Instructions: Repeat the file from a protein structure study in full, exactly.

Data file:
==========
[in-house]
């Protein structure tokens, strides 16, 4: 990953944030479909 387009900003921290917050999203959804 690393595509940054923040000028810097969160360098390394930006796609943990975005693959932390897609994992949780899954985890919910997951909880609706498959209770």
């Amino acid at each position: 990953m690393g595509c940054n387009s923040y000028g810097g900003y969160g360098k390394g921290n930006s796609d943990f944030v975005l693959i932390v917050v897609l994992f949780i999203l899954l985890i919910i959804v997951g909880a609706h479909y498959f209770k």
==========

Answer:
[in-house]
């Protein structure tokens, strides 16, 4: 990953944030479909 387009900003921290917050999203959804 690393595509940054923040000028810097969160360098390394930006796609943990975005693959932390897609994992949780899954985890919910997951909880609706498959209770």
């Amino acid at each position: 990953m690393g595509c940054n387009s923040y000028g810097g900003y969160g360098k390394g921290n930006s796609d943990f944030v975005l693959i932390v917050v897609l994992f949780i999203l899954l985890i919910i959804v997951g909880a609706h479909y498959f209770k």